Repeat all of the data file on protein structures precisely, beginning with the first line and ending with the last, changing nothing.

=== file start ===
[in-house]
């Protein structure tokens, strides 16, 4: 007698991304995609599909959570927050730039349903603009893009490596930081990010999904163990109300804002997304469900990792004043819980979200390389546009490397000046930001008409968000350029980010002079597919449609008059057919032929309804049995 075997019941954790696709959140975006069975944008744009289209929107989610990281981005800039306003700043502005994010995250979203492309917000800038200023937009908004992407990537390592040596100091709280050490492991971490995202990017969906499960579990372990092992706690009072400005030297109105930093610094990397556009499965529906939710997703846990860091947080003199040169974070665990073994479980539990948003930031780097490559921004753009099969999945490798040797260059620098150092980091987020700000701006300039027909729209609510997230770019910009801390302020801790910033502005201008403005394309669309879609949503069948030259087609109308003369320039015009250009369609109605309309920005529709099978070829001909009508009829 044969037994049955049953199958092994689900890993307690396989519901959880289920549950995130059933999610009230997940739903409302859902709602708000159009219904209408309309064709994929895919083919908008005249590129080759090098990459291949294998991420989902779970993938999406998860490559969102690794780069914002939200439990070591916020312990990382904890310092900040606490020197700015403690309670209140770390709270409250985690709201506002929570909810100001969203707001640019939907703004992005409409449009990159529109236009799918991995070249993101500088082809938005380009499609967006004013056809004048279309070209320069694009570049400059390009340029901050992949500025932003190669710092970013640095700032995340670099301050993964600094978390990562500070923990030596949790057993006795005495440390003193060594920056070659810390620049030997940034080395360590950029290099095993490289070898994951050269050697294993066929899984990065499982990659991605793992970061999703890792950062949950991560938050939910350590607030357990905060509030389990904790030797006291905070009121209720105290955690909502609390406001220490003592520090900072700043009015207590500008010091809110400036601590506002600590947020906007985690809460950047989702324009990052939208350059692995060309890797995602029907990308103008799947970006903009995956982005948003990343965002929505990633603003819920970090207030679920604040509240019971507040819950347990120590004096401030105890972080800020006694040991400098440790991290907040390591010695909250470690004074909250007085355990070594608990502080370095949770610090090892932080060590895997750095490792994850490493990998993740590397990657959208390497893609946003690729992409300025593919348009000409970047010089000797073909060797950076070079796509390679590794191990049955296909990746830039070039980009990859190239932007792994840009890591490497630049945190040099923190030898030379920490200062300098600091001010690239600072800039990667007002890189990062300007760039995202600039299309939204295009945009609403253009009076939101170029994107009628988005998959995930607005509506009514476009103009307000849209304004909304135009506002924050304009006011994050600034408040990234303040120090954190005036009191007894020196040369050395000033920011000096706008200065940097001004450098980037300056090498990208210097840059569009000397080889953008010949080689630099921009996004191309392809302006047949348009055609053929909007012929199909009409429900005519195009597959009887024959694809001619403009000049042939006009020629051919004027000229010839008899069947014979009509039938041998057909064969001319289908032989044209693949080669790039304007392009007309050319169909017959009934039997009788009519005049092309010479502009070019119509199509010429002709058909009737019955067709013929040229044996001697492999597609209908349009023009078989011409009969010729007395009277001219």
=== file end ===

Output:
[in-house]
């Protein structure tokens, strides 16, 4: 007698991304995609599909959570927050730039349903603009893009490596930081990010999904163990109300804002997304469900990792004043819980979200390389546009490397000046930001008409968000350029980010002079597919449609008059057919032929309804049995 075997019941954790696709959140975006069975944008744009289209929107989610990281981005800039306003700043502005994010995250979203492309917000800038200023937009908004992407990537390592040596100091709280050490492991971490995202990017969906499960579990372990092992706690009072400005030297109105930093610094990397556009499965529906939710997703846990860091947080003199040169974070665990073994479980539990948003930031780097490559921004753009099969999945490798040797260059620098150092980091987020700000701006300039027909729209609510997230770019910009801390302020801790910033502005201008403005394309669309879609949503069948030259087609109308003369320039015009250009369609109605309309920005529709099978070829001909009508009829 044969037994049955049953199958092994689900890993307690396989519901959880289920549950995130059933999610009230997940739903409302859902709602708000159009219904209408309309064709994929895919083919908008005249590129080759090098990459291949294998991420989902779970993938999406998860490559969102690794780069914002939200439990070591916020312990990382904890310092900040606490020197700015403690309670209140770390709270409250985690709201506002929570909810100001969203707001640019939907703004992005409409449009990159529109236009799918991995070249993101500088082809938005380009499609967006004013056809004048279309070209320069694009570049400059390009340029901050992949500025932003190669710092970013640095700032995340670099301050993964600094978390990562500070923990030596949790057993006795005495440390003193060594920056070659810390620049030997940034080395360590950029290099095993490289070898994951050269050697294993066929899984990065499982990659991605793992970061999703890792950062949950991560938050939910350590607030357990905060509030389990904790030797006291905070009121209720105290955690909502609390406001220490003592520090900072700043009015207590500008010091809110400036601590506002600590947020906007985690809460950047989702324009990052939208350059692995060309890797995602029907990308103008799947970006903009995956982005948003990343965002929505990633603003819920970090207030679920604040509240019971507040819950347990120590004096401030105890972080800020006694040991400098440790991290907040390591010695909250470690004074909250007085355990070594608990502080370095949770610090090892932080060590895997750095490792994850490493990998993740590397990657959208390497893609946003690729992409300025593919348009000409970047010089000797073909060797950076070079796509390679590794191990049955296909990746830039070039980009990859190239932007792994840009890591490497630049945190040099923190030898030379920490200062300098600091001010690239600072800039990667007002890189990062300007760039995202600039299309939204295009945009609403253009009076939101170029994107009628988005998959995930607005509506009514476009103009307000849209304004909304135009506002924050304009006011994050600034408040990234303040120090954190005036009191007894020196040369050395000033920011000096706008200065940097001004450098980037300056090498990208210097840059569009000397080889953008010949080689630099921009996004191309392809302006047949348009055609053929909007012929199909009409429900005519195009597959009887024959694809001619403009000049042939006009020629051919004027000229010839008899069947014979009509039938041998057909064969001319289908032989044209693949080669790039304007392009007309050319169909017959009934039997009788009519005049092309010479502009070019119509199509010429002709058909009737019955067709013929040229044996001697492999597609209908349009023009078989011409009969010729007395009277001219």